Is the Right to Contraception Services Now in Danger?

tags: contraception



Heather Munro Prescott, Professor of History, Central Connecticut State University, is the author of "The Morning After: A History of Emergency Contraception in the United States" (Rutgers 2011).

On June 30 the U.S. Supreme Court handed down its opinion in Burwell v. Hobby Lobby Stores, Inc. In a 5 to 4 decision, the Court held that closely held corporations – those with more than half of their stock owned by fewer than five people – may choose to exclude contraception coverage from their employees' health insurance plans created under the Affordable Care Act if doing so violates their religious beliefs. Hobby Lobby and its co-litigant Conestoga Wood Specialties objected to four types of birth control: Plan B and Ella One, which are emergency contraceptive pills; and two types of intrauterine devices (IUD), the Copper-T IUD and the IUD with progestin. According to the Emergency Contraception website, “Emergency contraceptive pills prevent pregnancy primarily, or perhaps exclusively, by delaying or inhibiting ovulation.” IUDs do not impact ovulation but “can prevent sperm from fertilizing an egg.” They “may also prevent implantation of a fertilized egg.”

The owners of Hobby Lobby and Conestoga Wood Specialties claimed that these methods were no different than abortion and therefore violated the free exercise of their religious beliefs. The majority decision in Burwell, written by Justice Samuel Alito, agreed: "The owners of the businesses have religious objections to abortion, and according to their religious beliefs the four contraceptive methods at issue are abortifacients,” Alito wrote. Therefore, requiring these companies to cover these forms of contraception “substantially burden the exercise of religion.”

In my latest book, The Morning After: A History of Emergency Contraception in the United States (Rutgers 2011), I describe how emergency contraceptive pills went from being a little-known birth control method used by a small percentage of health care providers and their patients to a dedicated product available without prescription. The first mention of what was then called postcoital contraception in the popular press was a 1966 article in the New York Times magazine by abortion activist and investigative reporter Lawrence Lader. The article celebrated the revolutionary accomplishments of the three “fathers” of the contraceptive pill and announced a new development that could “herald a second revolution in birth control.” This new “morning-after pill” could prevent conception after ovulation by increasing the speed of the egg through the reproductive tract. In addition to providing a back-up method of birth control, the new pill offered several advantages over existing oral contraceptives. Because it only had to be taken once, within a few days of intercourse, instead of every day, the new pill was less expensive than standard contraceptive pills. Therefore, it could reach many women who were not covered by Medicaid or private health insurance and were unable to afford the cost of the regular course of birth control pills.1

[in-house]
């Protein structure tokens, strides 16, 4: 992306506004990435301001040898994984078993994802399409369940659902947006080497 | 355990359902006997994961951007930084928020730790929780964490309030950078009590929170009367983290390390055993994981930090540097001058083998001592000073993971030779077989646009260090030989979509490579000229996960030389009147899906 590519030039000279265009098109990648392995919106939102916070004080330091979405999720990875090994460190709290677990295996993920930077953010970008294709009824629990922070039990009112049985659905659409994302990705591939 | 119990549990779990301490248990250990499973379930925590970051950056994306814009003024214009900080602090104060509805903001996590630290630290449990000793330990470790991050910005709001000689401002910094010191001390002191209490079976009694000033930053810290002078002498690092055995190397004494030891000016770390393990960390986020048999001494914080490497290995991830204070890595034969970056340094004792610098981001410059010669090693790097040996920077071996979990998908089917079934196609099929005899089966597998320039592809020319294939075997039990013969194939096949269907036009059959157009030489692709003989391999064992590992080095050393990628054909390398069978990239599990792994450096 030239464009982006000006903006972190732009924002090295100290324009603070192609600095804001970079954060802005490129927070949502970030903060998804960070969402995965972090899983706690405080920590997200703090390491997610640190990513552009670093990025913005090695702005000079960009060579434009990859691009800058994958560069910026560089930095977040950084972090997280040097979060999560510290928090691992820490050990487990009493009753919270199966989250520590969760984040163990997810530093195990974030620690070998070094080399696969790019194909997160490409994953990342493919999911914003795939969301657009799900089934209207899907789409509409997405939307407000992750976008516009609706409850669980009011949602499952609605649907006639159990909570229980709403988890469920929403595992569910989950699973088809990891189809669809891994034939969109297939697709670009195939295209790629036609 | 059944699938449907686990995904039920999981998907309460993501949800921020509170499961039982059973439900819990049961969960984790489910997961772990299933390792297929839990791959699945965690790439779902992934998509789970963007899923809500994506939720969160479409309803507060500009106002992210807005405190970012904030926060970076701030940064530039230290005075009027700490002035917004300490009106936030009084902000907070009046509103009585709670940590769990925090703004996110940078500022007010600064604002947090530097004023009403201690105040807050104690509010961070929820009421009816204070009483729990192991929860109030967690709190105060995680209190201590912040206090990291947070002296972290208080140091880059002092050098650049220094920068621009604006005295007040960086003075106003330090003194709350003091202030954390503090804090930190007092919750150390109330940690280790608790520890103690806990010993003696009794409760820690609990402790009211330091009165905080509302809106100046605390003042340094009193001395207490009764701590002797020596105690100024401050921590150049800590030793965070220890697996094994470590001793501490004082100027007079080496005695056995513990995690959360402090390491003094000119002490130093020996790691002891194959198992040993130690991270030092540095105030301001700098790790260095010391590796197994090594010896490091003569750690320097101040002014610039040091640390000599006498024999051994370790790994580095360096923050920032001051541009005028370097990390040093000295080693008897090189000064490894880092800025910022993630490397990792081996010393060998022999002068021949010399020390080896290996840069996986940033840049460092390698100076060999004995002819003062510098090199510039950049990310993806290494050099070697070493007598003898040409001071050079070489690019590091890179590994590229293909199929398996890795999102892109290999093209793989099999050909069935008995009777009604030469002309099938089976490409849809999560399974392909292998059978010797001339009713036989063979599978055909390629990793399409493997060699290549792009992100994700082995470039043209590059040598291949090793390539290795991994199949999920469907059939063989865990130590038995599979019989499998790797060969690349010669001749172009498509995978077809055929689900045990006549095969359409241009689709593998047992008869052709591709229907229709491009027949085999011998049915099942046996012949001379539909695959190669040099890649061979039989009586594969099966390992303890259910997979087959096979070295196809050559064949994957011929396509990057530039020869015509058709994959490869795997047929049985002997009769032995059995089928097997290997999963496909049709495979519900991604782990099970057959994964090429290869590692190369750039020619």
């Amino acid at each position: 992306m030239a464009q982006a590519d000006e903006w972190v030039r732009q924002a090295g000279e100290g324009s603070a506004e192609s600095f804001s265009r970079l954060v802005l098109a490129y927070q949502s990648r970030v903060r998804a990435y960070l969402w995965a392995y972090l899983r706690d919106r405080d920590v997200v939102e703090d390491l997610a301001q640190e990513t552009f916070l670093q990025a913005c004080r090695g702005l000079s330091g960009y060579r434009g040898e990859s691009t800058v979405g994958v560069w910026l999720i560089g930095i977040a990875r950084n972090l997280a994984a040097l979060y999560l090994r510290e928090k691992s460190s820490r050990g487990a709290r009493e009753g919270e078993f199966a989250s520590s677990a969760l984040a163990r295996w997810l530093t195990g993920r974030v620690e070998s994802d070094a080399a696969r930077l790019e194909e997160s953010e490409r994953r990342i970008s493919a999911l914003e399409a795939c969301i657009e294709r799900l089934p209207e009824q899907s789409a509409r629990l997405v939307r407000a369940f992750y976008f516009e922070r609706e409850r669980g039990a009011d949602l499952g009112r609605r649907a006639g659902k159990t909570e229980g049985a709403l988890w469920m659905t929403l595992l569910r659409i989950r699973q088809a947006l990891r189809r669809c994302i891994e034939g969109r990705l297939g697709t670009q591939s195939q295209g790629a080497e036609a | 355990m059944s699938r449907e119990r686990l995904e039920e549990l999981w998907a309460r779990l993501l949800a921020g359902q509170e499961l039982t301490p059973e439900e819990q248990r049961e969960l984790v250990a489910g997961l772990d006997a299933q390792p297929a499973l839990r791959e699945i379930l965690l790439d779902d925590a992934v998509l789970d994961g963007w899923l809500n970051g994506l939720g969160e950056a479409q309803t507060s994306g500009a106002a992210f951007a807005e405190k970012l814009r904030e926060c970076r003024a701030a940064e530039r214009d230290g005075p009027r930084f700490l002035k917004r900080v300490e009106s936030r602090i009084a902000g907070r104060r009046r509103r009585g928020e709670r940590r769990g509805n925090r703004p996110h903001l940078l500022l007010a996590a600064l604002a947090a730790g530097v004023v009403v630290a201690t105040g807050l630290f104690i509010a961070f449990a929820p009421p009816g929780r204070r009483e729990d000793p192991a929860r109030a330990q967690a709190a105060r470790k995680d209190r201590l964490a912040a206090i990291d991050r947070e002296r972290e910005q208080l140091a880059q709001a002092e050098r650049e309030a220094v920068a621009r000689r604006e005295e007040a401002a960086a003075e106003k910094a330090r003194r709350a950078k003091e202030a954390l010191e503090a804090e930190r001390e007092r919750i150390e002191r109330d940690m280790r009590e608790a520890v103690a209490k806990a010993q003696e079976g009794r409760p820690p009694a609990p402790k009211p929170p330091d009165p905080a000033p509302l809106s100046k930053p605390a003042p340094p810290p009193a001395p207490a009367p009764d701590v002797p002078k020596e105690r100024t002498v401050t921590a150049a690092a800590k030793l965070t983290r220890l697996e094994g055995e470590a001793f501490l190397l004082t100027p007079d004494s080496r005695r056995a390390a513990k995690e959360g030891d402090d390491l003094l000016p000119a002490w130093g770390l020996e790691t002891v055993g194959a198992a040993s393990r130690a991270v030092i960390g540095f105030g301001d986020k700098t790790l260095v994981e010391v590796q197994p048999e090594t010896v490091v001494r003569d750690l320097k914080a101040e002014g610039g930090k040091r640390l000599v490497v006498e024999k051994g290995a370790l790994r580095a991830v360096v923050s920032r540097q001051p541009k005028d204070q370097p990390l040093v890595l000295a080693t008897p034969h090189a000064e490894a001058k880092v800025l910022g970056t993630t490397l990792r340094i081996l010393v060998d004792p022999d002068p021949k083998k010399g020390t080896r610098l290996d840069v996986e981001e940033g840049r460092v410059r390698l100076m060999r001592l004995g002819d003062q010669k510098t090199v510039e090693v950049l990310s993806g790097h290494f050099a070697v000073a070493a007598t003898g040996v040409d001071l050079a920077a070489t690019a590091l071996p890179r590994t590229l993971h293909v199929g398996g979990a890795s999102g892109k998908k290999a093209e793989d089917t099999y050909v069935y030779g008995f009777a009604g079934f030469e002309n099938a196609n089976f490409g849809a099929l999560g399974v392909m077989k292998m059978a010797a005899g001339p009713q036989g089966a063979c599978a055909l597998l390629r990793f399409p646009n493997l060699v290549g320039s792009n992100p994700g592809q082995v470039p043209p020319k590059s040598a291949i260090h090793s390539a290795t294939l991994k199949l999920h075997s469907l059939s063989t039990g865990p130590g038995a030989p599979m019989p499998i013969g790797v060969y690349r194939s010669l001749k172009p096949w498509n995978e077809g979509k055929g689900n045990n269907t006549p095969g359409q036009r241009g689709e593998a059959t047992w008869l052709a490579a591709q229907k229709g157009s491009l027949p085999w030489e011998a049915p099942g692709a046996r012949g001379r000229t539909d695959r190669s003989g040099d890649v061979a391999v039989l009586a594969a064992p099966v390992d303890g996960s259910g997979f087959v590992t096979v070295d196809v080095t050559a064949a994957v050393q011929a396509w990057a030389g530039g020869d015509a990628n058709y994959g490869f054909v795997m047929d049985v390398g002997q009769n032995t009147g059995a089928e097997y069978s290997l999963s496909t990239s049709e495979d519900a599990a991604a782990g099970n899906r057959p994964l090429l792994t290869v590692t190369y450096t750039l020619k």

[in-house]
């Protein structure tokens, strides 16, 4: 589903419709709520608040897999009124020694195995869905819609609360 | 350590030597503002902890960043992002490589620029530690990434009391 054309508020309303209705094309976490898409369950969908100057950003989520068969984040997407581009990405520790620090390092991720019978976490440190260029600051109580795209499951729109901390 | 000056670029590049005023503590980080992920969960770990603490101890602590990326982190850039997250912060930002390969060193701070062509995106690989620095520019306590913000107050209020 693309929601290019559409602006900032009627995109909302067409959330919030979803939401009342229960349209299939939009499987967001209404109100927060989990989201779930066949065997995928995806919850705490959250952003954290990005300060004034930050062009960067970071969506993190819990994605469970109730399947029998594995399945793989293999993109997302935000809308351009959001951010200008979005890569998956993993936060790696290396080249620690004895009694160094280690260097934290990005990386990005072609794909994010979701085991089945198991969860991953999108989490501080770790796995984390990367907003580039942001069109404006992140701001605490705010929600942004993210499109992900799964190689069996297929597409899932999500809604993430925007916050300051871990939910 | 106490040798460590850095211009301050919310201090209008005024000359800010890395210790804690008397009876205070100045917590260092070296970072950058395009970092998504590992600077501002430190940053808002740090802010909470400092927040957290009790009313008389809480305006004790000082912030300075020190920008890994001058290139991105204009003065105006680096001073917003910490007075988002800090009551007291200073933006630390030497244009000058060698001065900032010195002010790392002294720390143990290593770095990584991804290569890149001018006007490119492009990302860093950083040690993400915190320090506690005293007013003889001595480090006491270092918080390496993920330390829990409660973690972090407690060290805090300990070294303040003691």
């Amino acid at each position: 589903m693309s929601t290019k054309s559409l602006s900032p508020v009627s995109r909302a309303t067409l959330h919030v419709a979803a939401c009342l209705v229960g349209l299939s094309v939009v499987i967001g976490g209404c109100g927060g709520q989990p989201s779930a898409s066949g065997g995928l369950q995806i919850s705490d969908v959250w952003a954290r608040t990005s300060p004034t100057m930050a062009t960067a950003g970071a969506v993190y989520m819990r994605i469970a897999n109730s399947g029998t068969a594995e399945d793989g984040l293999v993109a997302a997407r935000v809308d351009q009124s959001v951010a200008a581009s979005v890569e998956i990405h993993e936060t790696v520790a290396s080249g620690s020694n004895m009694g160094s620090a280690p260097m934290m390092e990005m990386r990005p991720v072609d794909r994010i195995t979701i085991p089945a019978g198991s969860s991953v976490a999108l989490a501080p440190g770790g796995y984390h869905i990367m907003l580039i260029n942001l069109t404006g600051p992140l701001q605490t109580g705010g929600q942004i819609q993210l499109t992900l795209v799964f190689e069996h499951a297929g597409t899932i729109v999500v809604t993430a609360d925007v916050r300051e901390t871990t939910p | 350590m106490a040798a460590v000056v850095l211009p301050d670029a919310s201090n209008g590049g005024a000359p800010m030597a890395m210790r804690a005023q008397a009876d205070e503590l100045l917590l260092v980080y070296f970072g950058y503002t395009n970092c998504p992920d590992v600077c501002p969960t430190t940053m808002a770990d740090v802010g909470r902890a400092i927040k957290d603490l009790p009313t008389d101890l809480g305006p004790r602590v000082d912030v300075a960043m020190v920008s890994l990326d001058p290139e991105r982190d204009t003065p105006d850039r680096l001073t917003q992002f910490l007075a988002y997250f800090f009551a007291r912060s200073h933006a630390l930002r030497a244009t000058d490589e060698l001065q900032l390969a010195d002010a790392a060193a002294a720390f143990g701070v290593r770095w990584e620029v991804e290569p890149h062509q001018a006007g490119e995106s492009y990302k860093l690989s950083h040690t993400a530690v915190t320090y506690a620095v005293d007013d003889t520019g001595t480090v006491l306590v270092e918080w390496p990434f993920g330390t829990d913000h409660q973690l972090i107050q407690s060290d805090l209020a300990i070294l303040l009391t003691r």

This discovery came closely after the U.S. Supreme Court decision Griswold vs. Connecticut (1965), a case involving an 1879 Connecticut statute that made the dissemination and use of birth control a crime for both physicians and users.The sole exception was the sale and distribution of condoms, but these were advertised as being “for the control of disease only.” Physicians who violated the 1879 law risked loss of licensure and/or prison. Nevertheless some physicians quietly gave contraceptives to their patients.  However, this was only available to women who could afford family physicians. Women who were too poor to pay for medical care, and who could not rely on male partners to use condoms, were left with no reliable birth control options.

During the height of the Great Depression of the 1930s, birth control advocates in the Nutmeg state decided to eliminate these economic disparities and began a concerted effort to overturn the state’s oppressive laws.  In 1935, the Connecticut Birth Control League (CBCL) deliberately flouted the 1879 statute by opening a public birth control clinic in Hartford in 1935. After meeting with no opposition, the League set up clinics in major cities throughout the state, including Norwalk, Danbury, New Britain, New London, and finally Bridgeport, where the city prosecutor officially declared that the 1879 law did not prevent the clinic from providing services. The League’s luck turned when they established a clinic in Waterbury, the city with the highest percentage of Catholics in the state. In its decision on the ensuing criminal case, State of Connecticut v. Roger B. Nelson, et.al (1940), the Connecticut State Supreme Court found the state legislature could “reasonably hold that the artificial limitation of even legitimate child-bearing would be inimical to the public welfare,” and “injurious to public morals.” The CBCL had no choice but to close down their clinics.

Over the next two decades, the League struggled unsuccessfully to get the Connecticut law overturned. After legislative campaigns proved futile, the League decided in the mid-150s that their best option was to proceed with a test case. Charles Lee Buxton, chair of Yale’s obstetrics and gynecology department, agreed to be the lead plaintiff. In Poe v. Ullman and several companion lawsuits, Buxton claimed that the 1879 law infringed upon “property and liberty” as defined in 14th amendment by interfering with his practice of medicine; and by intruding on the liberty of his patients by barring their access to birth control. After the Connecticut Supreme Court upheld the state law, the plaintiffs appealed to the U.S. Supreme Court. In their decision for Poe v. Ullman (1961), the U.S. Supreme Court found that since the 1879 law was rarely enforced, private physicians and their patients faced little risk of prosecution. The Court stated it could not  “be umpire to debates concerning harmless, empty shadows.” In a dissenting opinion, Justice Harlan called the Connecticut statute “obnoxiously intrusive” into the institution of marriage. Dr. Buxton told a reporter that the decision “adds up to the rich getting contraceptives and the poor getting children.”